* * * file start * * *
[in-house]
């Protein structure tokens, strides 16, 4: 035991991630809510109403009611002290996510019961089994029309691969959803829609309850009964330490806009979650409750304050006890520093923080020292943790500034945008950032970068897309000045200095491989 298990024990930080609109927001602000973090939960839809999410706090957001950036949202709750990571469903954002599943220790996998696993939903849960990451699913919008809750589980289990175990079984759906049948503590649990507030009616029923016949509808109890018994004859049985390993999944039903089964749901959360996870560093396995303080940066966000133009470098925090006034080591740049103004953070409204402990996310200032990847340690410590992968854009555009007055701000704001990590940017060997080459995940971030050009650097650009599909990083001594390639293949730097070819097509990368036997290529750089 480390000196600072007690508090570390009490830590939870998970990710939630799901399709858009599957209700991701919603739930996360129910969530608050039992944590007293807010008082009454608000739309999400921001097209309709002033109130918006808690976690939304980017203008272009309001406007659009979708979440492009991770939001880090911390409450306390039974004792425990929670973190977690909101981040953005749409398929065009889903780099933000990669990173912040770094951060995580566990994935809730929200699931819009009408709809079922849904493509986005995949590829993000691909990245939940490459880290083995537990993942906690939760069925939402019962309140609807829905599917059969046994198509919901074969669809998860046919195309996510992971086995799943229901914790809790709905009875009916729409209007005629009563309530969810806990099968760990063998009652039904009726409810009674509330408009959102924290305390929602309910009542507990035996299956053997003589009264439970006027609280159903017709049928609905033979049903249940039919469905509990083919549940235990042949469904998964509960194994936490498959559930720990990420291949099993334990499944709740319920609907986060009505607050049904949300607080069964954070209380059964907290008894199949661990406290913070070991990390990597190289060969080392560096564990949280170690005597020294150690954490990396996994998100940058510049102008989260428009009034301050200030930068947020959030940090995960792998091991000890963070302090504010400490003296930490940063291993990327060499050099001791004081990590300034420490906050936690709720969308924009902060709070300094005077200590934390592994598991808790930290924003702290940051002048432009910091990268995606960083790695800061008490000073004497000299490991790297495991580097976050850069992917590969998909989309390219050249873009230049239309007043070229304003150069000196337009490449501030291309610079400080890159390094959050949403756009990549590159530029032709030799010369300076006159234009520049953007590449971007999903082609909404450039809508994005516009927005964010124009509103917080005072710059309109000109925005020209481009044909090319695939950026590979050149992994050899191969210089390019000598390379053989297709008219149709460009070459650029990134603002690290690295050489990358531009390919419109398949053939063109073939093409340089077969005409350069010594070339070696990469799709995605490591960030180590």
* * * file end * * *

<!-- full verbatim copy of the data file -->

[in-house]
């Protein structure tokens, strides 16, 4: 035991991630809510109403009611002290996510019961089994029309691969959803829609309850009964330490806009979650409750304050006890520093923080020292943790500034945008950032970068897309000045200095491989 298990024990930080609109927001602000973090939960839809999410706090957001950036949202709750990571469903954002599943220790996998696993939903849960990451699913919008809750589980289990175990079984759906049948503590649990507030009616029923016949509808109890018994004859049985390993999944039903089964749901959360996870560093396995303080940066966000133009470098925090006034080591740049103004953070409204402990996310200032990847340690410590992968854009555009007055701000704001990590940017060997080459995940971030050009650097650009599909990083001594390639293949730097070819097509990368036997290529750089 480390000196600072007690508090570390009490830590939870998970990710939630799901399709858009599957209700991701919603739930996360129910969530608050039992944590007293807010008082009454608000739309999400921001097209309709002033109130918006808690976690939304980017203008272009309001406007659009979708979440492009991770939001880090911390409450306390039974004792425990929670973190977690909101981040953005749409398929065009889903780099933000990669990173912040770094951060995580566990994935809730929200699931819009009408709809079922849904493509986005995949590829993000691909990245939940490459880290083995537990993942906690939760069925939402019962309140609807829905599917059969046994198509919901074969669809998860046919195309996510992971086995799943229901914790809790709905009875009916729409209007005629009563309530969810806990099968760990063998009652039904009726409810009674509330408009959102924290305390929602309910009542507990035996299956053997003589009264439970006027609280159903017709049928609905033979049903249940039919469905509990083919549940235990042949469904998964509960194994936490498959559930720990990420291949099993334990499944709740319920609907986060009505607050049904949300607080069964954070209380059964907290008894199949661990406290913070070991990390990597190289060969080392560096564990949280170690005597020294150690954490990396996994998100940058510049102008989260428009009034301050200030930068947020959030940090995960792998091991000890963070302090504010400490003296930490940063291993990327060499050099001791004081990590300034420490906050936690709720969308924009902060709070300094005077200590934390592994598991808790930290924003702290940051002048432009910091990268995606960083790695800061008490000073004497000299490991790297495991580097976050850069992917590969998909989309390219050249873009230049239309007043070229304003150069000196337009490449501030291309610079400080890159390094959050949403756009990549590159530029032709030799010369300076006159234009520049953007590449971007999903082609909404450039809508994005516009927005964010124009509103917080005072710059309109000109925005020209481009044909090319695939950026590979050149992994050899191969210089390019000598390379053989297709008219149709460009070459650029990134603002690290690295050489990358531009390919419109398949053939063109073939093409340089077969005409350069010594070339070696990469799709995605490591960030180590």